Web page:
U.S. Bid to Extend Iran Arms Ban Suffers Stinging Defeat at UN
Destroyed Israeli tanks used for military training by Israeli Defense Force (IDF) stand in a firing zone in Jordan Valley, Israel. (Photographer: Kobi Wolf/Bloomberg)

U.S. Bid to Extend Iran Arms Ban Suffers Stinging Defeat at UN


A U.S. effort to extend an expiring arms embargo on Iran was soundly rejected at the United Nations Security Council on Friday evening, setting the stage for a diplomatic crisis pitting the Trump administration against both allies and adversaries.

Only the Dominican Republican joined the U.S. in voting for the resolution, with Russia and China against. Eleven other countries abstained.

“The Security Council’s failure to act decisively in defense of international peace and security is inexcusable,” Secretary of State Michael Pompeo said in a statement after the vote. “The Security Council rejected direct appeals to extend the arms embargo from numerous countries in the Middle East endangered by Iran’s violence.”

The defeat of the resolution means that the U.S. may deliver as soon as next week on its threat to “snap back” international sanctions on Iran that were eased as part of the 2015 agreement to curb the Islamic Republic’s nuclear program. Every other party to the multinational deal, including the U.S.’s European allies, say the Americans -- who have already imposed extensive sanctions of their own -- can’t also invoke the process for reimposing international sanctions from an accord that President Donald Trump quit two years ago.

“What the Americans hoped to create was a situation where China and Russia looked like spoilers by vetoing the resolution,” said Richard Gowan, UN director at the International Crisis Group. “But instead the vast bulk of council members are not playing along with the U.S. narrative.”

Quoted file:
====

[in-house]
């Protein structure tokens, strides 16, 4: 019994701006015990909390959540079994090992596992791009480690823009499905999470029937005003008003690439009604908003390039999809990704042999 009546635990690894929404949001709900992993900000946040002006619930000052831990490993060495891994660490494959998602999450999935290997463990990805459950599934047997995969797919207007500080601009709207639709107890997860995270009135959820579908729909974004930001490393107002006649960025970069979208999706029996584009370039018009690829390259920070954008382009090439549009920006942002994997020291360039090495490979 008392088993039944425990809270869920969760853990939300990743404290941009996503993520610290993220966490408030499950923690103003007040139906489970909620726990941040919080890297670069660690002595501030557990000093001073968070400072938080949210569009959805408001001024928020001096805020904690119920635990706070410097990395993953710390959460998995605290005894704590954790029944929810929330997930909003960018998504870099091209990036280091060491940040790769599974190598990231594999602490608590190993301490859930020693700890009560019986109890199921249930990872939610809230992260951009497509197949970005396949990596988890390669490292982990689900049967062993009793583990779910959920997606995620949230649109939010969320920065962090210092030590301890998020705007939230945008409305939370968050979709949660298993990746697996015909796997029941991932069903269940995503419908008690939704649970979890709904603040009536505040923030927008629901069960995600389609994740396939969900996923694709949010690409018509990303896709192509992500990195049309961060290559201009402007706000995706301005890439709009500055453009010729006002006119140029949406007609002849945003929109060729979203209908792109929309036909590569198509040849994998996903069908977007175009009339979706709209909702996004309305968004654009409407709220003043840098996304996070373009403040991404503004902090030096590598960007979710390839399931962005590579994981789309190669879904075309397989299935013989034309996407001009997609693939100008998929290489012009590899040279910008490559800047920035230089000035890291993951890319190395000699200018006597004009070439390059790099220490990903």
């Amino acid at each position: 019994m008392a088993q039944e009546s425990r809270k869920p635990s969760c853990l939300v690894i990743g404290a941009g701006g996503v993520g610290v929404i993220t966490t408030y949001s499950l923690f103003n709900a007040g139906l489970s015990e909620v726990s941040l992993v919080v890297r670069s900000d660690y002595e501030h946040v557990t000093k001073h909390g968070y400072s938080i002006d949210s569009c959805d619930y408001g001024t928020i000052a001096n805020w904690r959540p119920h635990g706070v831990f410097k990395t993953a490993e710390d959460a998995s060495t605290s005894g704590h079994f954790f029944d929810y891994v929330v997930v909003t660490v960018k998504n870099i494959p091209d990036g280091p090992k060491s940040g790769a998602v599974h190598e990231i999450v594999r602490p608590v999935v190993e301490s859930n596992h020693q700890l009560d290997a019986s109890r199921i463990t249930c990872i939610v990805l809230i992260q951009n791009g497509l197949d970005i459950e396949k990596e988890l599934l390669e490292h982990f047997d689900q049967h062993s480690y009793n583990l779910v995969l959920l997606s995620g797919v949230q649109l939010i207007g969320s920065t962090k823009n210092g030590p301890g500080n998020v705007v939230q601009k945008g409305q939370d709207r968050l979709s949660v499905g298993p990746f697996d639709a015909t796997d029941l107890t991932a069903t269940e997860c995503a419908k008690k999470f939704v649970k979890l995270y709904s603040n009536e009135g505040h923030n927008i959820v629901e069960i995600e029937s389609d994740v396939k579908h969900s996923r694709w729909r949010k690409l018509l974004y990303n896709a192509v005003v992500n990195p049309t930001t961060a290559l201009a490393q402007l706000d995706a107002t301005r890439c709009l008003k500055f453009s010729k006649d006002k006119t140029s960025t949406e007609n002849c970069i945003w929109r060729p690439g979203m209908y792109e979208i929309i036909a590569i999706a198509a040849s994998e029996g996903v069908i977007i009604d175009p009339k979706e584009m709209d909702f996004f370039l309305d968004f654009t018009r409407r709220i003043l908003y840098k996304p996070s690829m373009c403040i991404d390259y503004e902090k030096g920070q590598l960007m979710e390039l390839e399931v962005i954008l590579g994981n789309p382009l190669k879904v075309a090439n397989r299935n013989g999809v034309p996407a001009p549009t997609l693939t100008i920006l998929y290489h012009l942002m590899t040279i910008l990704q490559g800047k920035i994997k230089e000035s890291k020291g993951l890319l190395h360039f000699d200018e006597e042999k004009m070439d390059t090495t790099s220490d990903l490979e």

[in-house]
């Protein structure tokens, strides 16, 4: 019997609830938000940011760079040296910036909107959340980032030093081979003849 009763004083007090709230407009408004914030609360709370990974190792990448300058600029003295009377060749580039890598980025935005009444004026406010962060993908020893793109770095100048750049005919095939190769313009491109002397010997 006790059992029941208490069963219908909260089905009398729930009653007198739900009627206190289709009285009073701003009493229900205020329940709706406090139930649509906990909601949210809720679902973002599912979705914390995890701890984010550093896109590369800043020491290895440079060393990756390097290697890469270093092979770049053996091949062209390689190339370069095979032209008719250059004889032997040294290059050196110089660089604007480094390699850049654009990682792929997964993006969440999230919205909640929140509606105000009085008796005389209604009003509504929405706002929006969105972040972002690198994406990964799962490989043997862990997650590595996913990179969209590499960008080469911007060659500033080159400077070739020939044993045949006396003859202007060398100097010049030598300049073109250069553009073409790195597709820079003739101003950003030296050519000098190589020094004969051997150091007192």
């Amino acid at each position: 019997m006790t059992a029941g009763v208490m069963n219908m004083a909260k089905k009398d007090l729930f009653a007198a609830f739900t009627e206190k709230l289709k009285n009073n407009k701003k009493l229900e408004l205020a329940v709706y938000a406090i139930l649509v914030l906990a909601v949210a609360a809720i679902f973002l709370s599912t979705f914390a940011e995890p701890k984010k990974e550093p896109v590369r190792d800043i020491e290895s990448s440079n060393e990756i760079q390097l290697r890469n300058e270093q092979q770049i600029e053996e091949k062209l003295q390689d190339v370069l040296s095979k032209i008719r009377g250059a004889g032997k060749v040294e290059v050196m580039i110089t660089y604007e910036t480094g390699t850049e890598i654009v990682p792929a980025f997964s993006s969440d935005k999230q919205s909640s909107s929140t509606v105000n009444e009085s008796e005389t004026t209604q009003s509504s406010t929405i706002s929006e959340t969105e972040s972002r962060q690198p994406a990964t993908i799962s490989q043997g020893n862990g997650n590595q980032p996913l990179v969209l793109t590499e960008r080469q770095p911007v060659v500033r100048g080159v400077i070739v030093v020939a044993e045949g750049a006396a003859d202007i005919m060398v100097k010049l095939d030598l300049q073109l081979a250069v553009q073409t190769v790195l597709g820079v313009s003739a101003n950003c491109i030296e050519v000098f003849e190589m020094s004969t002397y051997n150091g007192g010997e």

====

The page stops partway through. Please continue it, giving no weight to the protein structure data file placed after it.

Brian Hook, the outgoing U.S. envoy for Iran, said this week that the U.S. had circulated a six-page legal memo justifying the American right to invoke the mechanism, but diplomats from Europe, Russia and China aren’t convinced.

Kelly Craft, the American ambassador to the UN, said the U.S. “stands sickened – but not surprised – as the clear majority of Council members gave the green light to Iran to buy and sell all manner of conventional weapons.”

“The United States has acted in good faith throughout this process, and made clear to all parties that failure was simply not an option,” she said. The resolution enshrining the Iran nuclear deal gives the U.S. “every right to initiate snapback” and “in the coming days, the United States will follow through on that promise to stop at nothing to extend the arms embargo.”

Germany’s UN ambassador, Gunter Sautter, said in a statement that his country “remained deeply concerned about Iran’s conduct in the region,” but added: “Germany abstained on this resolution because it does not enable us to effectively address the risks identified above and to improve security and stability in the region.”

A resolution needs at least nine votes in favor and no vetoes by the five permanent members of the Security Council -- Russia, China, the U.S., the U.K., or France -- to pass.

“The voting result once again shows that unilateralism receives no support and bullying will fail,” said China’s ambassador, Zhang Jun. “Any attempt to place one’s own interest above the common interest of the international community is a dead end.”

Putin’s Proposal

Diplomats said there were still numerous efforts afoot to avert the American snapback threat. Europeans are floating ideas including a temporary extension of the arms embargo, which expires in October, but they said they needed more time.

Russian President Vladimir Putin on Friday proposed holding an online conference with leaders of the five permanent members of the Security Council plus Germany and Iran to discuss the future of the stalled nuclear deal.

©2020 Bloomberg L.P.

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